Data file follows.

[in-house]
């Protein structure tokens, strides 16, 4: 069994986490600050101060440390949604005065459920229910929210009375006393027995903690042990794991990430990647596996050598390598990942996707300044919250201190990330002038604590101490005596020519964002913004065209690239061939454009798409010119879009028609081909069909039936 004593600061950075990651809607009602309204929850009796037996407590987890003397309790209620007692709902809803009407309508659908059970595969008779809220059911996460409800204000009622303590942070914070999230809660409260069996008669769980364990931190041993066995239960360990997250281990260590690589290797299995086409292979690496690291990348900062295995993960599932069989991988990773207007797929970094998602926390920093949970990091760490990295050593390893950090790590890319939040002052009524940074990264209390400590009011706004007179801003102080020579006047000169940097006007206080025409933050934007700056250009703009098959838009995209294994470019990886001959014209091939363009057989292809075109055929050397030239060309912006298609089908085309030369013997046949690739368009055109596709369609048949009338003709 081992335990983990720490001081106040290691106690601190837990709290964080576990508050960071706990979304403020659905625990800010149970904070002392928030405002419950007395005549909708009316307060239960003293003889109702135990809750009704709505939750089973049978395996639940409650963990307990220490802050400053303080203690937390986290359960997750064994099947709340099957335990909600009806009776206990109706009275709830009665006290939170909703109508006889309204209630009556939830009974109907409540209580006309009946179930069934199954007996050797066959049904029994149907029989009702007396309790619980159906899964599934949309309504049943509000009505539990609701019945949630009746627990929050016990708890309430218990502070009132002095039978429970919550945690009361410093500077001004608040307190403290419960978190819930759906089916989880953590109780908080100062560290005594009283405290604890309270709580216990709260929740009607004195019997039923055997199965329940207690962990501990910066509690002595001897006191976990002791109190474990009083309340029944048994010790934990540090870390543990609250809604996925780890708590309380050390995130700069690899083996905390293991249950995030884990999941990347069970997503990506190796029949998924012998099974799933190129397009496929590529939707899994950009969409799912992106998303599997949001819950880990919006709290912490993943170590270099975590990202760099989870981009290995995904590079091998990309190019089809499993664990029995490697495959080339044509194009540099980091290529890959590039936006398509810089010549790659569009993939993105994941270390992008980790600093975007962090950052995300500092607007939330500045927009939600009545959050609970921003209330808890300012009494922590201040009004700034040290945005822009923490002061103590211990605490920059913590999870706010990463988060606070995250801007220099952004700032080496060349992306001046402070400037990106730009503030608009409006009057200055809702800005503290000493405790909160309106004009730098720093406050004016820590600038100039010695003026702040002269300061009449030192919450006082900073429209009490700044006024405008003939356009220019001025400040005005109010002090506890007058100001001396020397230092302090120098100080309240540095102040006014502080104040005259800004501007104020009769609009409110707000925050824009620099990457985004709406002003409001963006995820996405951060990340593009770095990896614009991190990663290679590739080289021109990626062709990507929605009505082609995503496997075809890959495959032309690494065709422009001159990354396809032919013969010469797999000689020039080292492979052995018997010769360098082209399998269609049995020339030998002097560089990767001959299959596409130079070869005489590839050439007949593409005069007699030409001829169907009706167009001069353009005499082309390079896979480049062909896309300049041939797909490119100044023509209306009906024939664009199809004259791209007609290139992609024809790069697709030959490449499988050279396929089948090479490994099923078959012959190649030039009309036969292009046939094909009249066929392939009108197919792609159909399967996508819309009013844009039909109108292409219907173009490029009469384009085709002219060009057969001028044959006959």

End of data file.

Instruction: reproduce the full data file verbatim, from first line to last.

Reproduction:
[in-house]
């Protein structure tokens, strides 16, 4: 069994986490600050101060440390949604005065459920229910929210009375006393027995903690042990794991990430990647596996050598390598990942996707300044919250201190990330002038604590101490005596020519964002913004065209690239061939454009798409010119879009028609081909069909039936 004593600061950075990651809607009602309204929850009796037996407590987890003397309790209620007692709902809803009407309508659908059970595969008779809220059911996460409800204000009622303590942070914070999230809660409260069996008669769980364990931190041993066995239960360990997250281990260590690589290797299995086409292979690496690291990348900062295995993960599932069989991988990773207007797929970094998602926390920093949970990091760490990295050593390893950090790590890319939040002052009524940074990264209390400590009011706004007179801003102080020579006047000169940097006007206080025409933050934007700056250009703009098959838009995209294994470019990886001959014209091939363009057989292809075109055929050397030239060309912006298609089908085309030369013997046949690739368009055109596709369609048949009338003709 081992335990983990720490001081106040290691106690601190837990709290964080576990508050960071706990979304403020659905625990800010149970904070002392928030405002419950007395005549909708009316307060239960003293003889109702135990809750009704709505939750089973049978395996639940409650963990307990220490802050400053303080203690937390986290359960997750064994099947709340099957335990909600009806009776206990109706009275709830009665006290939170909703109508006889309204209630009556939830009974109907409540209580006309009946179930069934199954007996050797066959049904029994149907029989009702007396309790619980159906899964599934949309309504049943509000009505539990609701019945949630009746627990929050016990708890309430218990502070009132002095039978429970919550945690009361410093500077001004608040307190403290419960978190819930759906089916989880953590109780908080100062560290005594009283405290604890309270709580216990709260929740009607004195019997039923055997199965329940207690962990501990910066509690002595001897006191976990002791109190474990009083309340029944048994010790934990540090870390543990609250809604996925780890708590309380050390995130700069690899083996905390293991249950995030884990999941990347069970997503990506190796029949998924012998099974799933190129397009496929590529939707899994950009969409799912992106998303599997949001819950880990919006709290912490993943170590270099975590990202760099989870981009290995995904590079091998990309190019089809499993664990029995490697495959080339044509194009540099980091290529890959590039936006398509810089010549790659569009993939993105994941270390992008980790600093975007962090950052995300500092607007939330500045927009939600009545959050609970921003209330808890300012009494922590201040009004700034040290945005822009923490002061103590211990605490920059913590999870706010990463988060606070995250801007220099952004700032080496060349992306001046402070400037990106730009503030608009409006009057200055809702800005503290000493405790909160309106004009730098720093406050004016820590600038100039010695003026702040002269300061009449030192919450006082900073429209009490700044006024405008003939356009220019001025400040005005109010002090506890007058100001001396020397230092302090120098100080309240540095102040006014502080104040005259800004501007104020009769609009409110707000925050824009620099990457985004709406002003409001963006995820996405951060990340593009770095990896614009991190990663290679590739080289021109990626062709990507929605009505082609995503496997075809890959495959032309690494065709422009001159990354396809032919013969010469797999000689020039080292492979052995018997010769360098082209399998269609049995020339030998002097560089990767001959299959596409130079070869005489590839050439007949593409005069007699030409001829169907009706167009001069353009005499082309390079896979480049062909896309300049041939797909490119100044023509209306009906024939664009199809004259791209007609290139992609024809790069697709030959490449499988050279396929089948090479490994099923078959012959190649030039009309036969292009046939094909009249066929392939009108197919792609159909399967996508819309009013844009039909109108292409219907173009490029009469384009085709002219060009057969001028044959006959």